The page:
Other Sections: While the sections I listed above are what I consider to be the most important, each journal will be individual. Some people might wish to add in even more information such as strength and conditioning workouts or eating habits prior to the session. However some others might prefer to combine some of the sections to make it more concise e.g. combining techniques covered, repetitions done, and technique observations into one section.
Experiment and find out what works for you.
The more successful you are in this habit of journalling; the more successful you'll be in your BJJ journey.
Here are 3 extra tips that will help you succeed faster:
Just like pre-class mobility drills and post-class stretching, consistency is the key.
Look at your typical class structure and pick a time where you will be writing in your journal. For instance, the pre-training journaling can be done from your car in the parking lot. The technique sections can be written in the water break before rolling begins. The rolling reflections can be written right after rolling.
Whatever your journaling schedule is, find one that works for you and stick with it.
When you first start a BJJ journal, your motivation to maintain the journal will be high, but it will gradually taper. This is normal and happens with any new beneficial activity.
Hence, the temptation in the earlier stages when your motivation is high will be to record as much information as possible in your journal.
But if you do this, what happens when your motivation wanes? You might find it harder and harder to make yourself write down all that information session after session. This will sap your motivation and may lead to you stopping the journaling practice altogether.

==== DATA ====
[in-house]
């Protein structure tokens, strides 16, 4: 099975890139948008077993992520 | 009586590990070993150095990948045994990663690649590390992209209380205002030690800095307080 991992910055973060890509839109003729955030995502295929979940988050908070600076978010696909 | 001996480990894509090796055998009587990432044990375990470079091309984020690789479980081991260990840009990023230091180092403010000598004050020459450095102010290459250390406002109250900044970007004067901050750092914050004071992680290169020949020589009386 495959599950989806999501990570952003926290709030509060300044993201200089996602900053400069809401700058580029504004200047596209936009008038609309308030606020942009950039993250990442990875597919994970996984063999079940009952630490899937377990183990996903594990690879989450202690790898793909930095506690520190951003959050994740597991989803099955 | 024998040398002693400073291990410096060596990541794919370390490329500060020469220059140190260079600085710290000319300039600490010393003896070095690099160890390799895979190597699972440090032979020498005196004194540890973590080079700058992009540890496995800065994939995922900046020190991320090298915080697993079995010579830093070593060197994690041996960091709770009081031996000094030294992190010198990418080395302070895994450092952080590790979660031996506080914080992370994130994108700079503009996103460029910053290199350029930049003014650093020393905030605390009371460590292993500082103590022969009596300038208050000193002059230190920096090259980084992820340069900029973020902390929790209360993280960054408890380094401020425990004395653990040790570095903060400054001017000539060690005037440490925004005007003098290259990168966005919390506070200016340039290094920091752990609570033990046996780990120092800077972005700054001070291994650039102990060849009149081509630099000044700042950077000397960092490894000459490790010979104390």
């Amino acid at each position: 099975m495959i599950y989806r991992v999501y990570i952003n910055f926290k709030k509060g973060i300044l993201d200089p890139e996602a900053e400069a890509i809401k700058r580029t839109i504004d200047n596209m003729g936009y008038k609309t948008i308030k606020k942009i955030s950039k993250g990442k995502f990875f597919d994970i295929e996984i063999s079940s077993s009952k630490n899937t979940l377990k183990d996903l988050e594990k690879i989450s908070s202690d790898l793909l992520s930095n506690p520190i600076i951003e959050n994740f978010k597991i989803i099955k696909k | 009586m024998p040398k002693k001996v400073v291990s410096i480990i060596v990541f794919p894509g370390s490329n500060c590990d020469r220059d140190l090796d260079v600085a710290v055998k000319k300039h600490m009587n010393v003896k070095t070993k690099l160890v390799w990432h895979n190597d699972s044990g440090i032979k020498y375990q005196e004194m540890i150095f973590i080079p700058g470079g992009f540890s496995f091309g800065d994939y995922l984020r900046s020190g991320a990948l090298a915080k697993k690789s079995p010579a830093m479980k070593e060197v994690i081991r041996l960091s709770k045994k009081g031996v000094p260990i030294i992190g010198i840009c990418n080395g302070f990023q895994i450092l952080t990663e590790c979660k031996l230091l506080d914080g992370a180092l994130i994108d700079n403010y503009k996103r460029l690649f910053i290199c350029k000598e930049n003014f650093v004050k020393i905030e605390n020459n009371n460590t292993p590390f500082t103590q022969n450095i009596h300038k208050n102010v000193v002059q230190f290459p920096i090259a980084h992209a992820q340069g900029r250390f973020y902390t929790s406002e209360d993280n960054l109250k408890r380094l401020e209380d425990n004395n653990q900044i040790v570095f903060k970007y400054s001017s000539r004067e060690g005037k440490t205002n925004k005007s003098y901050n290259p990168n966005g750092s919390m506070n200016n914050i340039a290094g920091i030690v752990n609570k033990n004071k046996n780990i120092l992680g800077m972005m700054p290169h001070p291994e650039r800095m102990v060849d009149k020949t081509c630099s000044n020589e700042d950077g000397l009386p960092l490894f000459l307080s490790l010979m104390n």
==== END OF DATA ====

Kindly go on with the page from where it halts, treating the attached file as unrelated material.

So make things easy for yourself. Keep your journal as simple as possible.
Remember that even if you only train twice a week, that’s still over a hundred training sessions a year; over a hundred journal entries!
Everyone who’s trained for a few years knows about BJJ’s high attrition rate. It’s a tough sport and people often get discouraged and quit.
So again, don’t make things harder on yourself. Try to frame your journal as positively as possible. Try to focus on ‘wins’ instead of ‘losses’ e.g. writing ‘managed to maintain my base for 2 minutes’ vs. ‘got swept within 2 minutes.’
Of course, I am not suggesting that you gloss over your mistakes or areas of improvement. But even those can be framed positively. For instance, writing down ‘stop tucking your chin when defending a guillotine’ vs. ‘look toward the ceiling when defending a guillotine’.
Getting started - whats the Best BJJ Journal?
Hopefully by now you're sold on the idea and you're willing to give it a go.
Do a 1 month experiment to see if it works for you and you'll be shocked with the results. Pleasantly shocked.
But a quick Google search online shows lots of options. Whats the best jiu jitsu journal for you?
Here are a few to consider:
Here's a good video rundown thanks to Chewjitsu:
Over here on this site, our goal is to give you the 20% of things that account for 80% of your results.
Is journaling a practice that is part of that 20% that will account for 80% of your progress in BJJ? Of course not, and anyone who says otherwise is talking nonsense.
But let’s reframe the question. Is journaling part of the 20% of non-physical things you can do that will account for your progress in BJJ off the mat?
I would say that the answer is a definite yes. It won’t affect your recovery. It won’t take up much time or cost you much money. And the benefits are both tangible and well-studied. Its done in MMA (An MMA training journal is a 'thing'), and its done in BJJ. It's done for a reason - it works.
In short, there is little reason NOT to keep a jiu jitsu journal.
Comment below if you have any questions.